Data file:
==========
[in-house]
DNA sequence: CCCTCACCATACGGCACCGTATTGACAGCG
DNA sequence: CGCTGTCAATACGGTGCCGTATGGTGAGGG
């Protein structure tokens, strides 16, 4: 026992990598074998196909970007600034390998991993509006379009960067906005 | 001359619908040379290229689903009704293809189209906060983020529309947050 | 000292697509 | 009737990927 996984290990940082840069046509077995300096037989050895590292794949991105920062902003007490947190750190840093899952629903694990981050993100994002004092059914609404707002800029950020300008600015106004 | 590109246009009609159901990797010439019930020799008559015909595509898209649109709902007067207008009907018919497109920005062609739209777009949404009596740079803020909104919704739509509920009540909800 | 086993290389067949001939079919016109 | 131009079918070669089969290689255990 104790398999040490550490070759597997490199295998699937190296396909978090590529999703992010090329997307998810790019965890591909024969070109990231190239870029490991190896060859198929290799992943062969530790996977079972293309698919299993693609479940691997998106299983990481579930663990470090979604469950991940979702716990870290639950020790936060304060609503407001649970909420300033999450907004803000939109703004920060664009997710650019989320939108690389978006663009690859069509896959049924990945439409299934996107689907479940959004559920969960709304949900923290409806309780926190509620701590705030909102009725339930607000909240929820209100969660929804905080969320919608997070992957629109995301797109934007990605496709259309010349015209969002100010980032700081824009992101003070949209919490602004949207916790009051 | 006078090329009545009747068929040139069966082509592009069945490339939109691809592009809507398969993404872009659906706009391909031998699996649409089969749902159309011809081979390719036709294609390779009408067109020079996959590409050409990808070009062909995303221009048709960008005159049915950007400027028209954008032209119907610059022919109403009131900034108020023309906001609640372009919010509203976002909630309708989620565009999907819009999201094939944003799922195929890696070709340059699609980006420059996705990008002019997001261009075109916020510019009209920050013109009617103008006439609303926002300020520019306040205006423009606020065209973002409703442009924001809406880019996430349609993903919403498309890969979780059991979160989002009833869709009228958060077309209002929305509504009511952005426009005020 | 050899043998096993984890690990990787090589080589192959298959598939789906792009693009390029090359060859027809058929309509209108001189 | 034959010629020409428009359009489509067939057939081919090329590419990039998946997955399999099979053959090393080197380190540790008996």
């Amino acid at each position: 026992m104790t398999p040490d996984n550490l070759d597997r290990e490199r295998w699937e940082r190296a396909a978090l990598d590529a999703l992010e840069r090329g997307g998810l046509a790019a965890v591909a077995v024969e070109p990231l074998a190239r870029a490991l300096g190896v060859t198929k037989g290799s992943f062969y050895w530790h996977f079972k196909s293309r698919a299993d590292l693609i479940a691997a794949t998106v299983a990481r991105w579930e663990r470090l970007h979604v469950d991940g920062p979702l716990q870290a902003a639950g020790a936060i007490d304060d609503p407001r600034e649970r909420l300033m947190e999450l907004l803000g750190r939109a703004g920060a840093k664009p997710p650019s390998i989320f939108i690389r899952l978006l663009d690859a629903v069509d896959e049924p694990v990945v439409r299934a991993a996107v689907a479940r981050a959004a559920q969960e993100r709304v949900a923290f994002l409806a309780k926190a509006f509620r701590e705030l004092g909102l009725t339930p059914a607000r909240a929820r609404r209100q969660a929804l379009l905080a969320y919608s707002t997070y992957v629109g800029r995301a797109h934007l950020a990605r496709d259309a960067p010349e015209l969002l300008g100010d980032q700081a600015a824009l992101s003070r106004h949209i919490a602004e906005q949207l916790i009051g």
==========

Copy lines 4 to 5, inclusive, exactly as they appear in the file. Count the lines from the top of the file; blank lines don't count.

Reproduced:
């Protein structure tokens, strides 16, 4: 026992990598074998196909970007600034390998991993509006379009960067906005 | 001359619908040379290229689903009704293809189209906060983020529309947050 | 000292697509 | 009737990927 996984290990940082840069046509077995300096037989050895590292794949991105920062902003007490947190750190840093899952629903694990981050993100994002004092059914609404707002800029950020300008600015106004 | 590109246009009609159901990797010439019930020799008559015909595509898209649109709902007067207008009907018919497109920005062609739209777009949404009596740079803020909104919704739509509920009540909800 | 086993290389067949001939079919016109 | 131009079918070669089969290689255990 104790398999040490550490070759597997490199295998699937190296396909978090590529999703992010090329997307998810790019965890591909024969070109990231190239870029490991190896060859198929290799992943062969530790996977079972293309698919299993693609479940691997998106299983990481579930663990470090979604469950991940979702716990870290639950020790936060304060609503407001649970909420300033999450907004803000939109703004920060664009997710650019989320939108690389978006663009690859069509896959049924990945439409299934996107689907479940959004559920969960709304949900923290409806309780926190509620701590705030909102009725339930607000909240929820209100969660929804905080969320919608997070992957629109995301797109934007990605496709259309010349015209969002100010980032700081824009992101003070949209919490602004949207916790009051 | 006078090329009545009747068929040139069966082509592009069945490339939109691809592009809507398969993404872009659906706009391909031998699996649409089969749902159309011809081979390719036709294609390779009408067109020079996959590409050409990808070009062909995303221009048709960008005159049915950007400027028209954008032209119907610059022919109403009131900034108020023309906001609640372009919010509203976002909630309708989620565009999907819009999201094939944003799922195929890696070709340059699609980006420059996705990008002019997001261009075109916020510019009209920050013109009617103008006439609303926002300020520019306040205006423009606020065209973002409703442009924001809406880019996430349609993903919403498309890969979780059991979160989002009833869709009228958060077309209002929305509504009511952005426009005020 | 050899043998096993984890690990990787090589080589192959298959598939789906792009693009390029090359060859027809058929309509209108001189 | 034959010629020409428009359009489509067939057939081919090329590419990039998946997955399999099979053959090393080197380190540790008996």
């Amino acid at each position: 026992m104790t398999p040490d996984n550490l070759d597997r290990e490199r295998w699937e940082r190296a396909a978090l990598d590529a999703l992010e840069r090329g997307g998810l046509a790019a965890v591909a077995v024969e070109p990231l074998a190239r870029a490991l300096g190896v060859t198929k037989g290799s992943f062969y050895w530790h996977f079972k196909s293309r698919a299993d590292l693609i479940a691997a794949t998106v299983a990481r991105w579930e663990r470090l970007h979604v469950d991940g920062p979702l716990q870290a902003a639950g020790a936060i007490d304060d609503p407001r600034e649970r909420l300033m947190e999450l907004l803000g750190r939109a703004g920060a840093k664009p997710p650019s390998i989320f939108i690389r899952l978006l663009d690859a629903v069509d896959e049924p694990v990945v439409r299934a991993a996107v689907a479940r981050a959004a559920q969960e993100r709304v949900a923290f994002l409806a309780k926190a509006f509620r701590e705030l004092g909102l009725t339930p059914a607000r909240a929820r609404r209100q969660a929804l379009l905080a969320y919608s707002t997070y992957v629109g800029r995301a797109h934007l950020a990605r496709d259309a960067p010349e015209l969002l300008g100010d980032q700081a600015a824009l992101s003070r106004h949209i919490a602004e906005q949207l916790i009051g």